Military Men at Risk: Hypertension Associated with PTSD

Military personnel are at high risk of post-traumatic stress disorder. An estimated 11 to 30 percent of veterans have been diagnosed with PTSD – the exact statistics vary by service era. Exposure to combat, life-threatening missions, and the stress of deployment all contribute to lifelong trauma after a tour of duty. Using a nationally representative sample of over 194,000 veterans, researchers from the VA Connecticut Healthcare System found another unexpected consequence of post-traumatic stress disorder: increased risk of hypertension.

How Trauma Affects the Body

In order to understand the correlation between trauma and high blood pressure, we must first examine the ways in which PTSD changes the body. Post-traumatic stress disorder is a subtype of anxiety. This condition is associated with heightened arousal, avoidant behavior, and the re-experiencing of a traumatic event.

Hyperarousal makes military PTSD sufferers more aware of stimuli. This increased perception is designed to guard against future trauma. They may exhibit a significant startle response when tapped on the shoulder, for example. They also:

  • Find it difficult to concentrate
  • Easily become irritable
  • Struggle to fall asleep or sleep through the night
  • Stay on guard all the time (hypervigilance)
  • Feel extreme, constant muscle tension
  • Breathe more quickly
  • Have a heightened heart rate

This is the key to understanding the link between PTSD and hypertension. When the body experiences trauma, it allocates resources to guard itself against future danger. Part of this is the increased awareness, heart rate, and respiratory rate that may be permanent. When a person’s senses are firing on all cylinders, they’re able to quickly perceive any potential threats. While these changes are intended to be adaptive, a state of constant mental and physical arousal can have real health consequences.

Does PTSD Cause High Blood Pressure?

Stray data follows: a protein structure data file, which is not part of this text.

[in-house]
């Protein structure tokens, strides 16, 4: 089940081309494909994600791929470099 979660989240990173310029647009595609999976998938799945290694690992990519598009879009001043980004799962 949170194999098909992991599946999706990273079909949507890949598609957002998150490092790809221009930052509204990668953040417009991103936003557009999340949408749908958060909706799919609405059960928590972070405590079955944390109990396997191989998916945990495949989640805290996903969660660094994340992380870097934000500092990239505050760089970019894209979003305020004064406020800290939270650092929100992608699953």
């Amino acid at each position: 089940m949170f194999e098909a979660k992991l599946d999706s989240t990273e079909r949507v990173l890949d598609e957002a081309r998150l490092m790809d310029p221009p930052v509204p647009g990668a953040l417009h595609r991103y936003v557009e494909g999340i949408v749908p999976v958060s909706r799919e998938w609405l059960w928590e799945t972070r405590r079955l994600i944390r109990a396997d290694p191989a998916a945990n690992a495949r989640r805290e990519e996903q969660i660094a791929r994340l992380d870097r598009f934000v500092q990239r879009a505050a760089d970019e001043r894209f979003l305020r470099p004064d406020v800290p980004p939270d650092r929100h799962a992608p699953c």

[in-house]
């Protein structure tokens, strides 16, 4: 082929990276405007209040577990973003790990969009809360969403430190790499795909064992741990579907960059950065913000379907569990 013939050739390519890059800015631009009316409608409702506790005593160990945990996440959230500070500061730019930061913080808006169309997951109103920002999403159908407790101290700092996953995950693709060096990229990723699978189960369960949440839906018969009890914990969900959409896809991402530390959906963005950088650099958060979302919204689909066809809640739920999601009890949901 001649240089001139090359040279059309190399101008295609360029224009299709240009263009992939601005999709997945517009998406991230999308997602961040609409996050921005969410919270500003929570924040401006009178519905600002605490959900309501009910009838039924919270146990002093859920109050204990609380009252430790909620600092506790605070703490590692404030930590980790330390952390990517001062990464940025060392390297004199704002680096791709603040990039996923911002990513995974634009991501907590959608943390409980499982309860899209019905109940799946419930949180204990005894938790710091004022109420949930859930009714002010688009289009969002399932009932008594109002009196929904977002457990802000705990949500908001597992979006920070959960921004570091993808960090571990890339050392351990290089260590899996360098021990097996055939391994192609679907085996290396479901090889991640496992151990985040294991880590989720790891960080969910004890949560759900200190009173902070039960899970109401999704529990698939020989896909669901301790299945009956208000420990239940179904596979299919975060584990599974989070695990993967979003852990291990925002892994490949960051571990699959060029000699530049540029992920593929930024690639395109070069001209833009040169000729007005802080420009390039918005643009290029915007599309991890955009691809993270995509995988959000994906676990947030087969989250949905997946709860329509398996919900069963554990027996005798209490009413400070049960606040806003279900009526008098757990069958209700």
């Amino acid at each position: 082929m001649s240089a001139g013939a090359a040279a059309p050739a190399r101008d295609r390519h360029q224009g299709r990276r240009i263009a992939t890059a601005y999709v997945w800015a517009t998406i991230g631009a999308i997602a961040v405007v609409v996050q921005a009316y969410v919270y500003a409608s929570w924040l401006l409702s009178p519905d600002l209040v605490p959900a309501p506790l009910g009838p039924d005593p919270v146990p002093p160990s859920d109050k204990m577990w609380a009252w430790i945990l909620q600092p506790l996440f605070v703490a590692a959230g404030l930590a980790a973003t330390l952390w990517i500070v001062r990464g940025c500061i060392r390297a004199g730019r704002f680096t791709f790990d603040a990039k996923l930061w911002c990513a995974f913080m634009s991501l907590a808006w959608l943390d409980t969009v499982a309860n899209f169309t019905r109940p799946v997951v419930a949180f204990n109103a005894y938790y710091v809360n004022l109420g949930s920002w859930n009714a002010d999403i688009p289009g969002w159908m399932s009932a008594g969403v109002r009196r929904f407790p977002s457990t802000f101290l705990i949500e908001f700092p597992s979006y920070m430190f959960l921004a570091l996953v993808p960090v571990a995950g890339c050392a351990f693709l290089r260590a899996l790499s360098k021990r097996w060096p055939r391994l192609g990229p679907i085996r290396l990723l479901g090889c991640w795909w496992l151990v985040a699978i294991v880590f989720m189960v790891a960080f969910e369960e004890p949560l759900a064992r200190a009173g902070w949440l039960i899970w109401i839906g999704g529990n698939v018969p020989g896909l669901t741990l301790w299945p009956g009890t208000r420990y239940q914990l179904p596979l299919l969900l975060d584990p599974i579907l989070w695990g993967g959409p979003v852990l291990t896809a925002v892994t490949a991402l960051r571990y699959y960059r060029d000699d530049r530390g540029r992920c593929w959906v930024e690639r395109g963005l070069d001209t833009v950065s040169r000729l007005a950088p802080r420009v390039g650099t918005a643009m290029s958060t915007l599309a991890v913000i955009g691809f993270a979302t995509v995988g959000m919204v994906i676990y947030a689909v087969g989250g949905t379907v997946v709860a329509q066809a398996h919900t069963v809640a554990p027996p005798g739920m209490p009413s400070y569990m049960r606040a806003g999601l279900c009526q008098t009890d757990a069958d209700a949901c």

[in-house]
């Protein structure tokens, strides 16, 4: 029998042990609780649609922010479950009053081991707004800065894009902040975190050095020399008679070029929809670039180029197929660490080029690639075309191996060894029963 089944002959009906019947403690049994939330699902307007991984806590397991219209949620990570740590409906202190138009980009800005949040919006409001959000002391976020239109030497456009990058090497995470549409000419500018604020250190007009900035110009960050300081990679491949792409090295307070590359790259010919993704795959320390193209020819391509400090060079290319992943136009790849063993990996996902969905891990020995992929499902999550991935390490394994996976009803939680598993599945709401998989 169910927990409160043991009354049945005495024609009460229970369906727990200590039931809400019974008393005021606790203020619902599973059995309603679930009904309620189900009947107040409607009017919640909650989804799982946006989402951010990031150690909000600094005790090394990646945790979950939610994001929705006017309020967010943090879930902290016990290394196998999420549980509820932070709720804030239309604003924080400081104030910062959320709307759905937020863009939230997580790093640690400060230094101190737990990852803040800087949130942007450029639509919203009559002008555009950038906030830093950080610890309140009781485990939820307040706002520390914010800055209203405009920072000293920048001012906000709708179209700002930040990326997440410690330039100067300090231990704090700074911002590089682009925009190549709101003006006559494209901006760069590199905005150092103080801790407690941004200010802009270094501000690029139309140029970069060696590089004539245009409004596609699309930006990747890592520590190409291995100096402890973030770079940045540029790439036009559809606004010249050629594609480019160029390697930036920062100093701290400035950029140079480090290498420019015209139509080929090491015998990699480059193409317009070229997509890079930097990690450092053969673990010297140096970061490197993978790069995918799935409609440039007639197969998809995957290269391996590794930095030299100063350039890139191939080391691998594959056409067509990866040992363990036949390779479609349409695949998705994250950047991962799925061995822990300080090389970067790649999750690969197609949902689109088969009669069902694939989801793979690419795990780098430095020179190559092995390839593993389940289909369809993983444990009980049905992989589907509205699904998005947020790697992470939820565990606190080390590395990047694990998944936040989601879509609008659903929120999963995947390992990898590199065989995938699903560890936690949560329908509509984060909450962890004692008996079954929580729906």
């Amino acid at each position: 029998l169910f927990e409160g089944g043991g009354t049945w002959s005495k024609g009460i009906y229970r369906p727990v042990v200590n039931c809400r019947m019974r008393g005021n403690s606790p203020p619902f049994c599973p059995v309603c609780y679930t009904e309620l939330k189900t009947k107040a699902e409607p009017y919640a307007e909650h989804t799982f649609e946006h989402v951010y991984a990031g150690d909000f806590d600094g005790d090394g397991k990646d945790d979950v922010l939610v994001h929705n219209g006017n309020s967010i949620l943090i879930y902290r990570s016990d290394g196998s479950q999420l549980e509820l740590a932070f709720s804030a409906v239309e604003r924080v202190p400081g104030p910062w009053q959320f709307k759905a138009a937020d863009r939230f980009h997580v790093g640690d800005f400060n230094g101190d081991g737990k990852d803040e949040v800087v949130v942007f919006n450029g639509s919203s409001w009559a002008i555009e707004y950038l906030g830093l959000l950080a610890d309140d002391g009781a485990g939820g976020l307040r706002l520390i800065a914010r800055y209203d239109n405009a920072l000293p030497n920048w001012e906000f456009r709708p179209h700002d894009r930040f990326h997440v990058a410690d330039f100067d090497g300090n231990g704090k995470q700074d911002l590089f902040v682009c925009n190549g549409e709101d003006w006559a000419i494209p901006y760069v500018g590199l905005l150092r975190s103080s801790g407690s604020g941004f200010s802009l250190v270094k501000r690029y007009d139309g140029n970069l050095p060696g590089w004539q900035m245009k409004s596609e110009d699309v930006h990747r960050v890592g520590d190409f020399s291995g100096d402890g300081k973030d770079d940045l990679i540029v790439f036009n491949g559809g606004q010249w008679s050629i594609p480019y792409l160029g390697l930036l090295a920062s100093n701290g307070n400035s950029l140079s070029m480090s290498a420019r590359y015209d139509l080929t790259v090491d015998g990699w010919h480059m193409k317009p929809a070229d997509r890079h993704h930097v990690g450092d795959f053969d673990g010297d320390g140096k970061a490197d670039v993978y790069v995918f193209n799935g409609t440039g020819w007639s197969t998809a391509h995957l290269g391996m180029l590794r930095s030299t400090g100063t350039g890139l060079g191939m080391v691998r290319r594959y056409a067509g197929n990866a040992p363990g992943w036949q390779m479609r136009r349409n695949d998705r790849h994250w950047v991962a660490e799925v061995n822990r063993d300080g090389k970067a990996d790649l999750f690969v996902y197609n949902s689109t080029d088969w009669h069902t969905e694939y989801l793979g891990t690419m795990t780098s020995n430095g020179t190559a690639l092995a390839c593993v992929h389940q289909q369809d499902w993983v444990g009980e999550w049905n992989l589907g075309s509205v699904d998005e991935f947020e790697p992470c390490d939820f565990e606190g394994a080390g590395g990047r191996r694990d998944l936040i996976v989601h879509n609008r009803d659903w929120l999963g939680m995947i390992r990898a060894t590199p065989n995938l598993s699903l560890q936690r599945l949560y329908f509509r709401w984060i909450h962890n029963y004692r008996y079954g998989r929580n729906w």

Each year, cardiovascular disease and stroke cost the United States an estimated $69 billion. Hypertension is considered a primary risk factor for both of these conditions, and researchers have identified a link between trauma and high blood pressure. Multiple studies have illustrated this correlation:

  • In a sample of military veterans, the resting systolic/diastolic blood pressures were 11/9mmHg higher among individuals with PTSD.
  • According to a multivariate analysis conducted as part of the National Comorbidity Study, the prevalence of high blood pressure is twice as high among veterans diagnosed with PTSD.
  • A longitudinal study of veterans seeking primary care found that PTSD increased the likelihood of hypertension by 38 percent.

These cross-sectional studies clearly illustrate a correlation between post-traumatic stress disorder and high blood pressure. Understanding this, the VA Connecticut Healthcare System sought to uncover a causal relationship between these two conditions.

A large-scale analysis using data from almost 200,000 veterans found that an untreated diagnosis of PTSD was associated with a 24 to 46 percent greater risk of incident hypertension. This finding was consistent among male and female participants. This means that all traumatized veterans may be predisposed to severe cardiac events. How can former military personnel avoid a diagnosis of hypertension after developing PTSD?

What You Can Do

There is hope for veterans, and it might not be what you expect. VA researchers discovered that the risk of high blood pressure dropped significantly if participants received treatment for their PTSD. Preemptive trauma treatment can make an incredible difference in the mental and physical health of former servicemen and women.

Combat-related PTSD is associated with a whole host of issues, including depression, anxiety, fractured relationships, and substance use disorder. In order to help veterans overcome these obstacles and improve their well-being, in-depth trauma programming is required. Mindfulness practices, hands-on and experiential therapies, sessions reinforcing the mind-body connection, and eye movement desensitization and reprocessing (EMDR) can all mitigate the risk of PTSD-catalyzed hypertension. With expert therapeutic intervention, veterans will be protected from serious cardiac events.

Help for Active Duty Military, Veterans, and Others with PTSD

The Last Resort Recovery specializes in treating members of the Armed Forces. Whether you are a veteran, an active duty soldier, or a relative of someone who serves, we can help you to overcome the trauma associated with service. Our programs follow the trajectory of The Hero’s Journey – while at The Last Resort, men will cultivate freedom, get in touch with their emotions, and begin to heal from deeply ingrained trauma.

If you would like to learn more about our services, we invite you to contact The Last Resort Recovery today.